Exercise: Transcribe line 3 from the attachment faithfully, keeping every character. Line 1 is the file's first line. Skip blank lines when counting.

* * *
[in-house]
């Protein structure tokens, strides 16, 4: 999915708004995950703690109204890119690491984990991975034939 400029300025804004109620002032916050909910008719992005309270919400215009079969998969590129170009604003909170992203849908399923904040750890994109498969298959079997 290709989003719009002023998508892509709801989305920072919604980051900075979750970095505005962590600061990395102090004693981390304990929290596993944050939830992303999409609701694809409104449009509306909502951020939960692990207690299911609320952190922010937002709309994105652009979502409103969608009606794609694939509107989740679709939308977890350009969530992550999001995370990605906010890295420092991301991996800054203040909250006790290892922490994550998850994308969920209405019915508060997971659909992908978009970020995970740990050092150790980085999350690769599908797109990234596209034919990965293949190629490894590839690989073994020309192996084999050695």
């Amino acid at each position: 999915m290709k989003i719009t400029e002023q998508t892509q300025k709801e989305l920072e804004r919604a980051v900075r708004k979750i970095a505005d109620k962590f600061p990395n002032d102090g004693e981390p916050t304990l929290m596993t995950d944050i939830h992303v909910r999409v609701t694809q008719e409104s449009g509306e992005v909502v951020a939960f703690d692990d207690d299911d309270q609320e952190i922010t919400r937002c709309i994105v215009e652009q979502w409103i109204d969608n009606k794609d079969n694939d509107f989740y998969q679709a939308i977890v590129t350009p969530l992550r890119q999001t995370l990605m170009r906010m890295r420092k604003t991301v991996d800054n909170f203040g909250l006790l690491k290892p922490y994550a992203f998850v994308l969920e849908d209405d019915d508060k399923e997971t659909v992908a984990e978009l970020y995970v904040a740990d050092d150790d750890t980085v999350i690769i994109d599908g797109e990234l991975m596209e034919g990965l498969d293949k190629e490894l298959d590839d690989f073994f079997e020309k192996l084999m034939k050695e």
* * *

């Amino acid at each position: 999915m290709k989003i719009t400029e002023q998508t892509q300025k709801e989305l920072e804004r919604a980051v900075r708004k979750i970095a505005d109620k962590f600061p990395n002032d102090g004693e981390p916050t304990l929290m596993t995950d944050i939830h992303v909910r999409v609701t694809q008719e409104s449009g509306e992005v909502v951020a939960f703690d692990d207690d299911d309270q609320e952190i922010t919400r937002c709309i994105v215009e652009q979502w409103i109204d969608n009606k794609d079969n694939d509107f989740y998969q679709a939308i977890v590129t350009p969530l992550r890119q999001t995370l990605m170009r906010m890295r420092k604003t991301v991996d800054n909170f203040g909250l006790l690491k290892p922490y994550a992203f998850v994308l969920e849908d209405d019915d508060k399923e997971t659909v992908a984990e978009l970020y995970v904040a740990d050092d150790d750890t980085v999350i690769i994109d599908g797109e990234l991975m596209e034919g990965l498969d293949k190629e490894l298959d590839d690989f073994f079997e020309k192996l084999m034939k050695e």